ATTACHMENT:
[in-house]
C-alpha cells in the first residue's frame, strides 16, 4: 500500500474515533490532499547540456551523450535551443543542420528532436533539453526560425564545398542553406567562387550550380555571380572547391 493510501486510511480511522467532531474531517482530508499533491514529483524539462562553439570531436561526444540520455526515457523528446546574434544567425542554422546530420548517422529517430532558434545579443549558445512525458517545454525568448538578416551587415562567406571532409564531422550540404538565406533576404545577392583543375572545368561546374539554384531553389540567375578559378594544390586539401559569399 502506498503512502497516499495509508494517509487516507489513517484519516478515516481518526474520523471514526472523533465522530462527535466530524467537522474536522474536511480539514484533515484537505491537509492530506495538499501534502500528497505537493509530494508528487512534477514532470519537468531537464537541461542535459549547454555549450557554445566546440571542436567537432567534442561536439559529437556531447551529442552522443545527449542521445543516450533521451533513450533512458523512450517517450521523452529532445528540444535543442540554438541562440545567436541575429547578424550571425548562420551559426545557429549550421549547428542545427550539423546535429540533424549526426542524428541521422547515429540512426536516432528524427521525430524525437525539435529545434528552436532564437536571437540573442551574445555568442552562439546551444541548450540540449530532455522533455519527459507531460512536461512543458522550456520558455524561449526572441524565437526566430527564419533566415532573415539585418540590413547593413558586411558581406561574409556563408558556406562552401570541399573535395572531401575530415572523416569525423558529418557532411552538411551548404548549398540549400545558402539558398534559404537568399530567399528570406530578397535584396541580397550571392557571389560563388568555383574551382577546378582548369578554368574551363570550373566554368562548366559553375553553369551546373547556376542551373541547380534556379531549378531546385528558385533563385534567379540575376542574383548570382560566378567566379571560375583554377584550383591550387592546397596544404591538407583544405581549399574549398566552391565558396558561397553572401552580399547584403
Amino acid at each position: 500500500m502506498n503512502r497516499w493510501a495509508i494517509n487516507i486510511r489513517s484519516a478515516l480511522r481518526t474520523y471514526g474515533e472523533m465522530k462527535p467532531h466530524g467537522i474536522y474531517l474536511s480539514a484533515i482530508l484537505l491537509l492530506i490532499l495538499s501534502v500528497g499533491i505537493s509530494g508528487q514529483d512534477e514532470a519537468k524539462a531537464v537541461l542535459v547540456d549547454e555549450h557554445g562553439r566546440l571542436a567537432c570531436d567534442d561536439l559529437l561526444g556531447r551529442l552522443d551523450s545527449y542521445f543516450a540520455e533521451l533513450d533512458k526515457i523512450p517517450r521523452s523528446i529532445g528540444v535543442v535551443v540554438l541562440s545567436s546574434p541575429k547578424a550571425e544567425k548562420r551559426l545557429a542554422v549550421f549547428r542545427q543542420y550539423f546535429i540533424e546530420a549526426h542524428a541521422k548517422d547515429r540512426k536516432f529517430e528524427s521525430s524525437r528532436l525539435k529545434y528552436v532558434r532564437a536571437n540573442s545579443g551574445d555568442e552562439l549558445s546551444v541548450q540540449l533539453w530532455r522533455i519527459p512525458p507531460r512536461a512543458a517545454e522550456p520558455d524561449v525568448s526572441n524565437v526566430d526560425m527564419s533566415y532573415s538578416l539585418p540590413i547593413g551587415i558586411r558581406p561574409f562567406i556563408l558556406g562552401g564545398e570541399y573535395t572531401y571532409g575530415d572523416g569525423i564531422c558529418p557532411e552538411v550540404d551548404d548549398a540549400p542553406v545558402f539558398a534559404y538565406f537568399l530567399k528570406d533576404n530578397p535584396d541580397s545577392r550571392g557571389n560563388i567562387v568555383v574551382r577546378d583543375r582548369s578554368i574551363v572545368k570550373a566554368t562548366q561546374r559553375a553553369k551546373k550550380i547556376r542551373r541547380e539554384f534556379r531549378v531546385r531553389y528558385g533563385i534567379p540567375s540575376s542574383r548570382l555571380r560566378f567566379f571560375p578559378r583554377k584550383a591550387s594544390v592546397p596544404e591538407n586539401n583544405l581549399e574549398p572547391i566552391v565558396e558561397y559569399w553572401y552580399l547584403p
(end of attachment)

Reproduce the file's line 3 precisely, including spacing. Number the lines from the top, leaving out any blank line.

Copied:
Amino acid at each position: 500500500m502506498n503512502r497516499w493510501a495509508i494517509n487516507i486510511r489513517s484519516a478515516l480511522r481518526t474520523y471514526g474515533e472523533m465522530k462527535p467532531h466530524g467537522i474536522y474531517l474536511s480539514a484533515i482530508l484537505l491537509l492530506i490532499l495538499s501534502v500528497g499533491i505537493s509530494g508528487q514529483d512534477e514532470a519537468k524539462a531537464v537541461l542535459v547540456d549547454e555549450h557554445g562553439r566546440l571542436a567537432c570531436d567534442d561536439l559529437l561526444g556531447r551529442l552522443d551523450s545527449y542521445f543516450a540520455e533521451l533513450d533512458k526515457i523512450p517517450r521523452s523528446i529532445g528540444v535543442v535551443v540554438l541562440s545567436s546574434p541575429k547578424a550571425e544567425k548562420r551559426l545557429a542554422v549550421f549547428r542545427q543542420y550539423f546535429i540533424e546530420a549526426h542524428a541521422k548517422d547515429r540512426k536516432f529517430e528524427s521525430s524525437r528532436l525539435k529545434y528552436v532558434r532564437a536571437n540573442s545579443g551574445d555568442e552562439l549558445s546551444v541548450q540540449l533539453w530532455r522533455i519527459p512525458p507531460r512536461a512543458a517545454e522550456p520558455d524561449v525568448s526572441n524565437v526566430d526560425m527564419s533566415y532573415s538578416l539585418p540590413i547593413g551587415i558586411r558581406p561574409f562567406i556563408l558556406g562552401g564545398e570541399y573535395t572531401y571532409g575530415d572523416g569525423i564531422c558529418p557532411e552538411v550540404d551548404d548549398a540549400p542553406v545558402f539558398a534559404y538565406f537568399l530567399k528570406d533576404n530578397p535584396d541580397s545577392r550571392g557571389n560563388i567562387v568555383v574551382r577546378d583543375r582548369s578554368i574551363v572545368k570550373a566554368t562548366q561546374r559553375a553553369k551546373k550550380i547556376r542551373r541547380e539554384f534556379r531549378v531546385r531553389y528558385g533563385i534567379p540567375s540575376s542574383r548570382l555571380r560566378f567566379f571560375p578559378r583554377k584550383a591550387s594544390v592546397p596544404e591538407n586539401n583544405l581549399e574549398p572547391i566552391v565558396e558561397y559569399w553572401y552580399l547584403p